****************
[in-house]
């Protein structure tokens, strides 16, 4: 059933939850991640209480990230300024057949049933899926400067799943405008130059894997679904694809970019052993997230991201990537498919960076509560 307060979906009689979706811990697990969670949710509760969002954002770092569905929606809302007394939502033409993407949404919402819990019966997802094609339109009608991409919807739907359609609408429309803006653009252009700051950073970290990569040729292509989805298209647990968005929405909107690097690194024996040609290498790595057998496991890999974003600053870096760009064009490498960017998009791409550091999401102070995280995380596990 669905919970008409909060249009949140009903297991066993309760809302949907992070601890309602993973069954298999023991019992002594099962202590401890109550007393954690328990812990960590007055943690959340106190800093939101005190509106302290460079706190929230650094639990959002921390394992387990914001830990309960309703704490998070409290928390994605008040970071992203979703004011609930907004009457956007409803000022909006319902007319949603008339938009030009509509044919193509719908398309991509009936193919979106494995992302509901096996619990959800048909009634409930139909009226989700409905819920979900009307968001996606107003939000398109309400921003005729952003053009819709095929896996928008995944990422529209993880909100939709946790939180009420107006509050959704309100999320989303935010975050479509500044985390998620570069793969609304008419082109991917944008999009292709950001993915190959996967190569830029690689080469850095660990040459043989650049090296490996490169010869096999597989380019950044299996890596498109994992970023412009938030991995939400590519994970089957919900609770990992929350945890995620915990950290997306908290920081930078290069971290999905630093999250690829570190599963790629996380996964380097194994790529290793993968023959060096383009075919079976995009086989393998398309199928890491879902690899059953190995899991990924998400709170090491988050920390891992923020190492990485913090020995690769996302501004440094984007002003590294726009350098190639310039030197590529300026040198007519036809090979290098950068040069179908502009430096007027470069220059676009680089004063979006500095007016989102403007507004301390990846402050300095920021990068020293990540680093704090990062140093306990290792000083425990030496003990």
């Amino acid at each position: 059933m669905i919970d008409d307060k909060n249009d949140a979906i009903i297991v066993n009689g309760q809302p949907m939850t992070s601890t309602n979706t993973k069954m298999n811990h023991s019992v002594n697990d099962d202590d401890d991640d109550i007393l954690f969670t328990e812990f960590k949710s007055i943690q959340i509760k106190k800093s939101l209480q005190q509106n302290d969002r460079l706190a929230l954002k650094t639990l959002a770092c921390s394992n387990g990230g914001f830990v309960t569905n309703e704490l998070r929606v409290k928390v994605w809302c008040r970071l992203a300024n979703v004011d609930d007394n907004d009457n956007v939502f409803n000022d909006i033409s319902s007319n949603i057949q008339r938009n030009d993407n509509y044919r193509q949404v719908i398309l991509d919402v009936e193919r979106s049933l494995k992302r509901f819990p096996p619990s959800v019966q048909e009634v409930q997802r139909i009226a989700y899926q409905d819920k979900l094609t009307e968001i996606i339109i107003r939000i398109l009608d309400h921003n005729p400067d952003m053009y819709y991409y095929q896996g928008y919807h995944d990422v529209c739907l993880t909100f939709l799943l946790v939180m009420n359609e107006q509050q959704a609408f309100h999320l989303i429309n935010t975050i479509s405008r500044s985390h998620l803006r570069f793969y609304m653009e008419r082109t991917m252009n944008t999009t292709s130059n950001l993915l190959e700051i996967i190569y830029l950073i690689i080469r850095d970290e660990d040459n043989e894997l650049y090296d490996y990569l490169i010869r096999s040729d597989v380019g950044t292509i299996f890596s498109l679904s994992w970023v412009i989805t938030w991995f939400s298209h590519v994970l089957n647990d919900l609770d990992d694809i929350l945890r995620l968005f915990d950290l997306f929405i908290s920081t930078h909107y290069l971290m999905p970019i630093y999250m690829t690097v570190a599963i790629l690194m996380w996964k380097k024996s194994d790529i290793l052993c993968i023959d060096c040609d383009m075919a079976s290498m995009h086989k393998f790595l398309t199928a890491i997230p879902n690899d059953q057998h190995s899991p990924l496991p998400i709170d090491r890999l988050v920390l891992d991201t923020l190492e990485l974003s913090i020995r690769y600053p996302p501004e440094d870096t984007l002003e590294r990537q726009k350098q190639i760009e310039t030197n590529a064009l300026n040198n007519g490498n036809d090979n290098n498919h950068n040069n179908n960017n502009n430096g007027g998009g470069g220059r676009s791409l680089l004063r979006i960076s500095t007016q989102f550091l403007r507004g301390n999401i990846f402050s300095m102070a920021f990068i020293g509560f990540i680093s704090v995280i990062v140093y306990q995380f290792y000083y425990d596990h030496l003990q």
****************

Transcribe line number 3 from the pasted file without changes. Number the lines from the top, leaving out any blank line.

């Amino acid at each position: 059933m669905i919970d008409d307060k909060n249009d949140a979906i009903i297991v066993n009689g309760q809302p949907m939850t992070s601890t309602n979706t993973k069954m298999n811990h023991s019992v002594n697990d099962d202590d401890d991640d109550i007393l954690f969670t328990e812990f960590k949710s007055i943690q959340i509760k106190k800093s939101l209480q005190q509106n302290d969002r460079l706190a929230l954002k650094t639990l959002a770092c921390s394992n387990g990230g914001f830990v309960t569905n309703e704490l998070r929606v409290k928390v994605w809302c008040r970071l992203a300024n979703v004011d609930d007394n907004d009457n956007v939502f409803n000022d909006i033409s319902s007319n949603i057949q008339r938009n030009d993407n509509y044919r193509q949404v719908i398309l991509d919402v009936e193919r979106s049933l494995k992302r509901f819990p096996p619990s959800v019966q048909e009634v409930q997802r139909i009226a989700y899926q409905d819920k979900l094609t009307e968001i996606i339109i107003r939000i398109l009608d309400h921003n005729p400067d952003m053009y819709y991409y095929q896996g928008y919807h995944d990422v529209c739907l993880t909100f939709l799943l946790v939180m009420n359609e107006q509050q959704a609408f309100h999320l989303i429309n935010t975050i479509s405008r500044s985390h998620l803006r570069f793969y609304m653009e008419r082109t991917m252009n944008t999009t292709s130059n950001l993915l190959e700051i996967i190569y830029l950073i690689i080469r850095d970290e660990d040459n043989e894997l650049y090296d490996y990569l490169i010869r096999s040729d597989v380019g950044t292509i299996f890596s498109l679904s994992w970023v412009i989805t938030w991995f939400s298209h590519v994970l089957n647990d919900l609770d990992d694809i929350l945890r995620l968005f915990d950290l997306f929405i908290s920081t930078h909107y290069l971290m999905p970019i630093y999250m690829t690097v570190a599963i790629l690194m996380w996964k380097k024996s194994d790529i290793l052993c993968i023959d060096c040609d383009m075919a079976s290498m995009h086989k393998f790595l398309t199928a890491i997230p879902n690899d059953q057998h190995s899991p990924l496991p998400i709170d090491r890999l988050v920390l891992d991201t923020l190492e990485l974003s913090i020995r690769y600053p996302p501004e440094d870096t984007l002003e590294r990537q726009k350098q190639i760009e310039t030197n590529a064009l300026n040198n007519g490498n036809d090979n290098n498919h950068n040069n179908n960017n502009n430096g007027g998009g470069g220059r676009s791409l680089l004063r979006i960076s500095t007016q989102f550091l403007r507004g301390n999401i990846f402050s300095m102070a920021f990068i020293g509560f990540i680093s704090v995280i990062v140093y306990q995380f290792y000083y425990d596990h030496l003990q």